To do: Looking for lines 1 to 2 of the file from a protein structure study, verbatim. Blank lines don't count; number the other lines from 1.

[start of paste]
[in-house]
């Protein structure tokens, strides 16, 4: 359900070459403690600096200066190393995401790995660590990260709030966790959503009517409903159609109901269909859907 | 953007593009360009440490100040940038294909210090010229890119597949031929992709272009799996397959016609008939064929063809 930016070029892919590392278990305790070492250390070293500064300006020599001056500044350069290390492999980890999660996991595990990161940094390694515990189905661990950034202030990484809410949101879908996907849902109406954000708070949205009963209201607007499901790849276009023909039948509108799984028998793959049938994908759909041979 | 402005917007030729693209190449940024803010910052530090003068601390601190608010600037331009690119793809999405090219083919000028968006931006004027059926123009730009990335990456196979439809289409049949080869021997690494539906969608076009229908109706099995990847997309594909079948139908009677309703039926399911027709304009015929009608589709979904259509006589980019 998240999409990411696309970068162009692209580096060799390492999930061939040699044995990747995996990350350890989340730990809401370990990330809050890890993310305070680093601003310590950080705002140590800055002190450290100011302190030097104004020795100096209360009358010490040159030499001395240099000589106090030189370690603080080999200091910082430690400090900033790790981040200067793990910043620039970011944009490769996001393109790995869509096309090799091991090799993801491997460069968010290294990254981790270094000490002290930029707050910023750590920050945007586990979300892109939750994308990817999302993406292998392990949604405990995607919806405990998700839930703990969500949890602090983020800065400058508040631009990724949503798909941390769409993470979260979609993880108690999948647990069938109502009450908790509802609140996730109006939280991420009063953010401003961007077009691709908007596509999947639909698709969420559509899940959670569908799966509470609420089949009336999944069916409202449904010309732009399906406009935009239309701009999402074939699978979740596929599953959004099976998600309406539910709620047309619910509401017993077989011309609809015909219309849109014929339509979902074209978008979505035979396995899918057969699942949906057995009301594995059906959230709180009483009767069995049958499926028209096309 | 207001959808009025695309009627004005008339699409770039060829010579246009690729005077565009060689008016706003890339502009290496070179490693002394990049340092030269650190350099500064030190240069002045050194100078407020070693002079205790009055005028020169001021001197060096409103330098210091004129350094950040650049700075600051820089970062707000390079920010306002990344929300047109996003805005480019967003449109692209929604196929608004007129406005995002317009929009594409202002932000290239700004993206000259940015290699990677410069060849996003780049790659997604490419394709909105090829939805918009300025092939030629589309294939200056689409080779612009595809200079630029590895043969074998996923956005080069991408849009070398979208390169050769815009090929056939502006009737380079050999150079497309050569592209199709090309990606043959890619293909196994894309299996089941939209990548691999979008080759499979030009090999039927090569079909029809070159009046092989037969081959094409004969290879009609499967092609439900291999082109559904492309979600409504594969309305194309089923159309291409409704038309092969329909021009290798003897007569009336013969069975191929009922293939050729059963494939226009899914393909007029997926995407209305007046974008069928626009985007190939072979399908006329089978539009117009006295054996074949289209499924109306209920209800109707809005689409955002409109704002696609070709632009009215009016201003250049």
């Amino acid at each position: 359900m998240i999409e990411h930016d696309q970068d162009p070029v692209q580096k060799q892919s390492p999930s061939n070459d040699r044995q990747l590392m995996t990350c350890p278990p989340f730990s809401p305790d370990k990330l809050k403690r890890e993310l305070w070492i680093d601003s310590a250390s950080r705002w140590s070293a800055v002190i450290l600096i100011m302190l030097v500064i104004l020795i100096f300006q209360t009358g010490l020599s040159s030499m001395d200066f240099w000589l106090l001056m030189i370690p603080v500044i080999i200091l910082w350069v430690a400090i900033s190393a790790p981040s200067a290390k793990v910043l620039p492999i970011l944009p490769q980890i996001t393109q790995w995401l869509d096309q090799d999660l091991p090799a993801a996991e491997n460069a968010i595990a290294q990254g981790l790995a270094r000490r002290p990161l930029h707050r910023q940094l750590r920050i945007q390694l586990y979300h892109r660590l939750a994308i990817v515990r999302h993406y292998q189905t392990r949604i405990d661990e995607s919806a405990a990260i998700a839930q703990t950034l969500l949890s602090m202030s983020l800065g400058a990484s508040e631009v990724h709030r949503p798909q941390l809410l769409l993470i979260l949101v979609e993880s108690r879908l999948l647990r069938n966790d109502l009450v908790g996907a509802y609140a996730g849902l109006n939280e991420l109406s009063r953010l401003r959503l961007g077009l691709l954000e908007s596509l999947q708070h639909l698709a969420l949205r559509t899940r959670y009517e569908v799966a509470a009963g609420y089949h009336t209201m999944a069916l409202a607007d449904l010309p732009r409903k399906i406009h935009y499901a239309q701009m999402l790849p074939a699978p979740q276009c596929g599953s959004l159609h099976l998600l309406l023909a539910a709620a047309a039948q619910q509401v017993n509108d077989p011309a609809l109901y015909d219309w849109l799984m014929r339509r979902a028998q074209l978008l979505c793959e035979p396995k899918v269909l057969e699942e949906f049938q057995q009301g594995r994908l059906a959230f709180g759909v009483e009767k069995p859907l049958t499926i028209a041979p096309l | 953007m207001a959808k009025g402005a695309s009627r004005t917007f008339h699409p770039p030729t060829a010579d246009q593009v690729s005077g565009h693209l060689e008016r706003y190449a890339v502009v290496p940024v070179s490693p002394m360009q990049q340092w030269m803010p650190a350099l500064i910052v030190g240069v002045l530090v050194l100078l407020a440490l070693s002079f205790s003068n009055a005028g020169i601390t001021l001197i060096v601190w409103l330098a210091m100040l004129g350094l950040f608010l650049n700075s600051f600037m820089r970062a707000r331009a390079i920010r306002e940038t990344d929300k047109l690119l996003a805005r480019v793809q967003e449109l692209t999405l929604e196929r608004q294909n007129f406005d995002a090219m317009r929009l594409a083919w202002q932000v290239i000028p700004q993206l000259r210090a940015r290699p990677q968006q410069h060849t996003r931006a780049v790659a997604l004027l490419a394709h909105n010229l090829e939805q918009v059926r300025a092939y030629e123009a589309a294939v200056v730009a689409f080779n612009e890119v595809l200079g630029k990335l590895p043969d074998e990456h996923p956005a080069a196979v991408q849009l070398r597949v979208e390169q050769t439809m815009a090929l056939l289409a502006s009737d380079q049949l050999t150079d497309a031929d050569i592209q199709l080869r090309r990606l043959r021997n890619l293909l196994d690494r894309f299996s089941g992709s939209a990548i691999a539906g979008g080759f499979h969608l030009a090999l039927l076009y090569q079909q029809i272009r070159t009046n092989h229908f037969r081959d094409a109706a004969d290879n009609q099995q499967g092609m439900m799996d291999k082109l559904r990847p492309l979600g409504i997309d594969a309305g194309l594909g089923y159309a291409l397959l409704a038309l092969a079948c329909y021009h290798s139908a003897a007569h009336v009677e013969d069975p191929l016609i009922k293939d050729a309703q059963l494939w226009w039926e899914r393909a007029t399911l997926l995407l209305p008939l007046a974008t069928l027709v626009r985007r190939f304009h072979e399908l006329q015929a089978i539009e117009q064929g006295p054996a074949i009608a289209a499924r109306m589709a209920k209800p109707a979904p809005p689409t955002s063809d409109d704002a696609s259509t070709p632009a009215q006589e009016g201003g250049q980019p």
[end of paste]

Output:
[in-house]
């Protein structure tokens, strides 16, 4: 359900070459403690600096200066190393995401790995660590990260709030966790959503009517409903159609109901269909859907 | 953007593009360009440490100040940038294909210090010229890119597949031929992709272009799996397959016609008939064929063809 930016070029892919590392278990305790070492250390070293500064300006020599001056500044350069290390492999980890999660996991595990990161940094390694515990189905661990950034202030990484809410949101879908996907849902109406954000708070949205009963209201607007499901790849276009023909039948509108799984028998793959049938994908759909041979 | 402005917007030729693209190449940024803010910052530090003068601390601190608010600037331009690119793809999405090219083919000028968006931006004027059926123009730009990335990456196979439809289409049949080869021997690494539906969608076009229908109706099995990847997309594909079948139908009677309703039926399911027709304009015929009608589709979904259509006589980019 998240999409990411696309970068162009692209580096060799390492999930061939040699044995990747995996990350350890989340730990809401370990990330809050890890993310305070680093601003310590950080705002140590800055002190450290100011302190030097104004020795100096209360009358010490040159030499001395240099000589106090030189370690603080080999200091910082430690400090900033790790981040200067793990910043620039970011944009490769996001393109790995869509096309090799091991090799993801491997460069968010290294990254981790270094000490002290930029707050910023750590920050945007586990979300892109939750994308990817999302993406292998392990949604405990995607919806405990998700839930703990969500949890602090983020800065400058508040631009990724949503798909941390769409993470979260979609993880108690999948647990069938109502009450908790509802609140996730109006939280991420009063953010401003961007077009691709908007596509999947639909698709969420559509899940959670569908799966509470609420089949009336999944069916409202449904010309732009399906406009935009239309701009999402074939699978979740596929599953959004099976998600309406539910709620047309619910509401017993077989011309609809015909219309849109014929339509979902074209978008979505035979396995899918057969699942949906057995009301594995059906959230709180009483009767069995049958499926028209096309 | 207001959808009025695309009627004005008339699409770039060829010579246009690729005077565009060689008016706003890339502009290496070179490693002394990049340092030269650190350099500064030190240069002045050194100078407020070693002079205790009055005028020169001021001197060096409103330098210091004129350094950040650049700075600051820089970062707000390079920010306002990344929300047109996003805005480019967003449109692209929604196929608004007129406005995002317009929009594409202002932000290239700004993206000259940015290699990677410069060849996003780049790659997604490419394709909105090829939805918009300025092939030629589309294939200056689409080779612009595809200079630029590895043969074998996923956005080069991408849009070398979208390169050769815009090929056939502006009737380079050999150079497309050569592209199709090309990606043959890619293909196994894309299996089941939209990548691999979008080759499979030009090999039927090569079909029809070159009046092989037969081959094409004969290879009609499967092609439900291999082109559904492309979600409504594969309305194309089923159309291409409704038309092969329909021009290798003897007569009336013969069975191929009922293939050729059963494939226009899914393909007029997926995407209305007046974008069928626009985007190939072979399908006329089978539009117009006295054996074949289209499924109306209920209800109707809005689409955002409109704002696609070709632009009215009016201003250049």